Liz Crosson (Los Angeles Waterkeeper) 541-944-5589; Sara Aminzadeh (California Coastkeeper Alliance) 415-794-8422
Los Angeles Waterkeeper and California Coastkeeper Alliance
California Coastkeeper Alliance (CCKA), a coalition of 12 Waterkeeper organizations including Los Angeles Waterkeeper, has filed a lawsuit against the State Water Board for failing to adopt a statewide Industrial Stormwater Permit in accordance with the Clean Water Act. The State Water Board’s action fails to protect millions of people living near and visiting Los Angeles Area rivers and beaches, and waterways throughout the state.
California’s beaches, coastal areas, and rivers are plagued by industrial pollution from landfills, oil refineries, metal recycling facilities, and other industrial facilities. Polluted runoff from industrial facilities can contaminate our waterways with metals such as lead, zinc, copper, and other toxic pollutants. The Los Angeles region has the highest number of industrial facilities in the state. Over 2,500 industrial facilities are permitted under the statewide permit in this region, and LA Waterkeeper has identified dozens that are violating state water quality limits set to protect the environment and public health. In addition, LA Waterkeeper and regulatory agencies have identified an increase in unpermitted rogue facilities that fail to obtain the proper permits for water quality, air emissions, or land use.
“In Los Angeles County, nearly every mile of river and coastline is plagued by pollutants such as fecal bacteria, copper, lead, zinc, arsenic and trash and industrial facilities such as scrap metal yards, waste transfer stations, and auto-dismantlers are a significant source,” said Liz Crosson, Executive Director for Los Angeles Waterkeeper. “The State Water Board is required to adopt a permit that protects California communities and watersheds from highly toxic pollutants.”
On April 1, 2014 the State Water Board concluded a multi-year process to update and adopt a new Industrial Stormwater Permit. However, despite years of legal and technical analysis and advocacy by California Coastkeeper Alliance, San Francisco Baykeeper, Los Angeles Waterkeeper and other partner groups, many aspects of the Permit reflect a step backward from the 1997 Permit. The new permit does not require monitoring to determine compliance with water quality standards, nor does it incorporate pollution limits for severely degraded waterways as required by the Clean Water Act. CCKA’s lawsuit will require the state agency to implement the Clean Water Act, will hold polluters responsible and will prompt meaningful on-the-ground actions to reduce pollution and restore California’s waterbodies that are unsafe for swimming, drinking, and fishing.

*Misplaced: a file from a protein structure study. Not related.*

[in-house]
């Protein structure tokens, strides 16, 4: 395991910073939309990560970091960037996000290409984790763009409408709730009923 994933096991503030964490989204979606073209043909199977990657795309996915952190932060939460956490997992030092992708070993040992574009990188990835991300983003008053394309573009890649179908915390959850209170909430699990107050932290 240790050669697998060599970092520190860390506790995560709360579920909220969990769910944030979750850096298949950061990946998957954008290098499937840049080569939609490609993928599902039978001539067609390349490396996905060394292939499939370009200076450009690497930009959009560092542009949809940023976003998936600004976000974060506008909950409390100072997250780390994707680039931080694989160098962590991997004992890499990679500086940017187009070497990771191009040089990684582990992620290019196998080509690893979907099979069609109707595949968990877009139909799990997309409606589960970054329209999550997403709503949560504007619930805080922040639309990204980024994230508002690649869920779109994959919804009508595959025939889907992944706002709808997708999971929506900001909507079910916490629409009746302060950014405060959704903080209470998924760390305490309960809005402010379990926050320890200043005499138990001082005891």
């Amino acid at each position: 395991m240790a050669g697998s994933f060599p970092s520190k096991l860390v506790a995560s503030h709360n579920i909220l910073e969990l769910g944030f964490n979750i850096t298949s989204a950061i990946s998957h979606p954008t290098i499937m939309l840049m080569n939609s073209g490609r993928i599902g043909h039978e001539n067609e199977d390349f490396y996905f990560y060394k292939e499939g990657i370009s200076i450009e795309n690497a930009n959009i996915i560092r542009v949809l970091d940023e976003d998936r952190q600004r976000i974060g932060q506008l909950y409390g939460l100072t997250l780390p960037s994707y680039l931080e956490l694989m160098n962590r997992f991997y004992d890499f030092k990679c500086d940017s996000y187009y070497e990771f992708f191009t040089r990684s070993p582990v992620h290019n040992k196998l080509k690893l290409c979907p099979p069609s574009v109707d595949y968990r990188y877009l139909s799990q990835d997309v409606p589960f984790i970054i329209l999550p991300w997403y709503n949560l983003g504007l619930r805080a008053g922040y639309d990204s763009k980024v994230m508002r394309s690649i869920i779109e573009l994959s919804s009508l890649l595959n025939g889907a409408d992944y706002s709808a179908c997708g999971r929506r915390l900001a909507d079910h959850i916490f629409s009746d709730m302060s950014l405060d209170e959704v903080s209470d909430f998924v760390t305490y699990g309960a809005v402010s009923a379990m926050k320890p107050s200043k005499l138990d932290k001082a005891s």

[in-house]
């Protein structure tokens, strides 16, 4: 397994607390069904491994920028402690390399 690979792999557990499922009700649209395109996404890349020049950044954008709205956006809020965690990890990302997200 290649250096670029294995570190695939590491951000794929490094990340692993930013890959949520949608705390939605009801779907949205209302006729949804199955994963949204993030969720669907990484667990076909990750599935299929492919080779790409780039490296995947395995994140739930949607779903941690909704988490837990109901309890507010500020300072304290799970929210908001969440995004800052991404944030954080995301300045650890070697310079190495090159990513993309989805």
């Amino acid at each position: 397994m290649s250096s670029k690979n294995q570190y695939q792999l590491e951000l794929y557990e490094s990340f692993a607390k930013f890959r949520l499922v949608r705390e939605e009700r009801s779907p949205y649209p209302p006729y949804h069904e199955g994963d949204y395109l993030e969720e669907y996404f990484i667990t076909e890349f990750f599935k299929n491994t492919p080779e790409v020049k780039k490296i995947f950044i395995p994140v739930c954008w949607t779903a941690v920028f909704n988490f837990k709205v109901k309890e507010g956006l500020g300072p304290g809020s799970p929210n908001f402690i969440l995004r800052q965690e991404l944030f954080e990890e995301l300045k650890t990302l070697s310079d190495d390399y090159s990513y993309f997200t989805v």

“This is the time when the State Water Board should be requiring closer oversight and increased pollution controls, not weakening protections,” said Sara Aminzadeh, Executive Director for California Coastkeeper Alliance. “We are disappointed that this permit, which is long overdue, fails to push industry forward into a cleaner and more sustainable water future.”
Founded in 1993, Los Angeles Waterkeeper’s mission is to protect and restore the Santa Monica Bay, San Pedro Bay and adjacent waters through enforcement, fieldwork, and community action. L.A. Waterkeeper works to achieve this goal through litigation and regulatory programs that ensure water quality protections in waterways throughout Los Angeles County. L.A. Waterkeeper was formerly known as Santa Monica Baykeeper. www.lawaterkeeper.org.
California Coastkeeper Alliance unites 12 local Waterkeeper programs to fight for swimmable, fishable and drinkable waters for Californian communities and ecosystems. www.cacoastkeeper.org.